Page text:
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 Post subject: Troubleshooting switchgear
PostPosted: Sat Mar 27, 2010 10:59 am 
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Joined: Thu Mar 25, 2010 1:09 pm
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In our 15 kV metal-clad distribution systems we have several types of circuit breakers. (SF6, DST-2, Vacuum)

If I have to troubleshoot or check wire numbers or ??? on the 120 vdc control circuits, I have to open the breaker's cubicle door to access the terminal strips, fuses, or rear portions of the protective relays.

When I look through Z462-08, table 4, on page 46 I believe it says the Hazard/risk category is "2", with rubber gloves and insulated or insulating hand tools required.

Others believe that when I open the cubicle doors I'm automatically a "4" Hazard/risk category.

With the cubicle doors open, there is no open & exposed equipment, other than the 120 vdc control.

Any comments would be much appreciated.


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PostPosted: Sat Mar 27, 2010 12:18 pm 
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Location: Western Canada
lightfl wrote:
In our 15 kV metal-clad distribution systems we have several types of circuit breakers. (SF6, DST-2, Vacuum)

If I have to troubleshoot or check wire numbers or ??? on the 120 vdc control circuits, I have to open the breaker's cubicle door to access the terminal strips, fuses, or rear portions of the protective relays.

When I look through Z462-08, table 4, on page 46 I believe it says the Hazard/risk category is "2", with rubber gloves and insulated or insulating hand tools required.

Others believe that when I open the cubicle doors I'm automatically a "4" Hazard/risk category.

With the cubicle doors open, there is no open & exposed equipment, other than the 120 vdc control.

Any comments would be much appreciated.


I would go with the lower rating although this should be covered by an Energised Work Permit. The hazardous voltage is guarded by the switchgear design but the control voltage exposure exceeds 50 volts so you definitely need something. Table 4 is the most mis-used and abused part of the the standard so be sure you read the notes to ensure the system characteristics apply. A safe compromise would be to gear up for shock hazard and definitely DO A PRE-JOB ASSESSMENT. There is no reason to apply a cat 4 level of PPE when you open the cubicle door but there is a high risk of a shock hazard so voltage rated tools and gloves must be worn. Your company policy will determine PPE levels through the Energised Work Permit process.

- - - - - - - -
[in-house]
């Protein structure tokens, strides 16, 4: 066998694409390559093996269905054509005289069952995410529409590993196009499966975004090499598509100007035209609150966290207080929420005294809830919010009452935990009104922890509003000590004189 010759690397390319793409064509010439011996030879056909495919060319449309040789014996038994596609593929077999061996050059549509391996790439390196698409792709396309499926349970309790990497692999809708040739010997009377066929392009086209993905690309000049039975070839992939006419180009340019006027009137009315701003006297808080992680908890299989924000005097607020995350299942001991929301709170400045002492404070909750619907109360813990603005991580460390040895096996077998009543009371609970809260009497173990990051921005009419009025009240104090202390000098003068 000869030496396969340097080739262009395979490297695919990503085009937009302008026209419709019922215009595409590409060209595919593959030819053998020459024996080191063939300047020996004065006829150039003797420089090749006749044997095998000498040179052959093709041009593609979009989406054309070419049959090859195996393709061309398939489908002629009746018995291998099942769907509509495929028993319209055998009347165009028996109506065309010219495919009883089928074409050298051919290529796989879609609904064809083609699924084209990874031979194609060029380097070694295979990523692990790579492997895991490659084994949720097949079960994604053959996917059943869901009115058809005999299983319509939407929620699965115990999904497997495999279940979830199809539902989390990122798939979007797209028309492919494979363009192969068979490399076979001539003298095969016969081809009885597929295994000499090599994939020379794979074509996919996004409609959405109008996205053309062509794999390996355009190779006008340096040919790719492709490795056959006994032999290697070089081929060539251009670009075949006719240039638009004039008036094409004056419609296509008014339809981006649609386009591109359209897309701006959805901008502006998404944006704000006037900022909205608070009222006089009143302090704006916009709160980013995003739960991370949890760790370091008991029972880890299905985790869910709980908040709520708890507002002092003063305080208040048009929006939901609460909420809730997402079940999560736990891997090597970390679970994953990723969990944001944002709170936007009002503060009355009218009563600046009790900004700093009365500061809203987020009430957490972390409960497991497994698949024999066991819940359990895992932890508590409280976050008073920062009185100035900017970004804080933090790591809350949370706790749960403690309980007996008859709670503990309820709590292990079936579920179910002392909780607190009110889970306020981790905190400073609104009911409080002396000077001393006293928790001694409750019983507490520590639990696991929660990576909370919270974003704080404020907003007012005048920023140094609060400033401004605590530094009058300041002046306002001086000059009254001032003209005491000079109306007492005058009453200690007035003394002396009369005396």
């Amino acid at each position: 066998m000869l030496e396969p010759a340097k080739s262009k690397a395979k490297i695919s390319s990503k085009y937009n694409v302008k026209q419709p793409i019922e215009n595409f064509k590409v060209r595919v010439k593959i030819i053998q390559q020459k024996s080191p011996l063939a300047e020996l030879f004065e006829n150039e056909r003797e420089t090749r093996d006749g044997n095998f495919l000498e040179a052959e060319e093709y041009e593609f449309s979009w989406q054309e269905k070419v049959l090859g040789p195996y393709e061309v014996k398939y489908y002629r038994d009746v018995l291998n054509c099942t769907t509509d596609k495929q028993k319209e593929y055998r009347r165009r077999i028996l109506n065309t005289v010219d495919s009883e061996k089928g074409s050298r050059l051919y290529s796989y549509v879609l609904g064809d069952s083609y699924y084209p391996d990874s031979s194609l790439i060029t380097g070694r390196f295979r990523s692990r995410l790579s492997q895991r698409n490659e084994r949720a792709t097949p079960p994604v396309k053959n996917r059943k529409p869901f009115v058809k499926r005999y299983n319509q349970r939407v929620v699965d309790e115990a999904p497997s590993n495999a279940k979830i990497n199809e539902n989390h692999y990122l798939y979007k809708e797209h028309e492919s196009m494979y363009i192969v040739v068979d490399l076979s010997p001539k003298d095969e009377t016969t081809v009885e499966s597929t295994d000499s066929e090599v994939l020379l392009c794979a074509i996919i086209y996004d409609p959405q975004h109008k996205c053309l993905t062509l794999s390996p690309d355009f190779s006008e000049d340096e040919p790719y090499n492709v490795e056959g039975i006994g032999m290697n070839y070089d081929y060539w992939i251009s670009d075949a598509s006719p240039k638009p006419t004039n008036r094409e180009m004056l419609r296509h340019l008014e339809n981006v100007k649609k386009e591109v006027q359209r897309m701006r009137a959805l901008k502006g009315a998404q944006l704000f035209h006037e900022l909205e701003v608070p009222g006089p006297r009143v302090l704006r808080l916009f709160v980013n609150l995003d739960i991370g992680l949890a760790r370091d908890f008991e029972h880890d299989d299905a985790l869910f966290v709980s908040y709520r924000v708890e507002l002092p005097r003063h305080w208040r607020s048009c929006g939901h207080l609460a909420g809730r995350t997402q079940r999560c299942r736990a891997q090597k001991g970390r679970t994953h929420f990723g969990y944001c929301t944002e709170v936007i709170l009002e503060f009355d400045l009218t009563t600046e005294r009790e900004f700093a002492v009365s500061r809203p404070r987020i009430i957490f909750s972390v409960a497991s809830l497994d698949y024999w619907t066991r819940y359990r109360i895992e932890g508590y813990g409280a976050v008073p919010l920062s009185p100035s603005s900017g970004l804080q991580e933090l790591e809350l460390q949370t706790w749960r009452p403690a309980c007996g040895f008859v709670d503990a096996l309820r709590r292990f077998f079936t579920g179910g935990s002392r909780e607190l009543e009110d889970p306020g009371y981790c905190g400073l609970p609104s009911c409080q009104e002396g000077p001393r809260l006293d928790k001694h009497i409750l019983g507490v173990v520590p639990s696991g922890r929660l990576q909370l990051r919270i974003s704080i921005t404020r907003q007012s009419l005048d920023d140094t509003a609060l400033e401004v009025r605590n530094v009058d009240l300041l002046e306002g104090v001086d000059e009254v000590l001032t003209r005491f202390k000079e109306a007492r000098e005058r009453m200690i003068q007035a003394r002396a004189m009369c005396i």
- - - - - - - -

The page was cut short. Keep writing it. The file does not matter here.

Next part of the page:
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PostPosted: Mon Mar 29, 2010 5:20 am 
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Canuck01 wrote:
I would go with the lower rating although this should be covered by an Energised Work Permit. The hazardous voltage is guarded by the switchgear design but the control voltage exposure exceeds 50 volts so you definitely need something. Table 4 is the most mis-used and abused part of the the standard so be sure you read the notes to ensure the system characteristics apply. A safe compromise would be to gear up for shock hazard and definitely DO A PRE-JOB ASSESSMENT. There is no reason to apply a cat 4 level of PPE when you open the cubicle door but there is a high risk of a shock hazard so voltage rated tools and gloves must be worn. Your company policy will determine PPE levels through the Energised Work Permit process.


The bad thing with wearing "too much" PPE (even leather gloves) is you lose your snese of feeling and perception. With a small wire (#14 and smaller) it can be tough to get it into the terminals you are working on. If there are two wires under the same terminal, without gloves on, you know that you are working with one wire.. With the gloves on, that would be tougher to "feel"...


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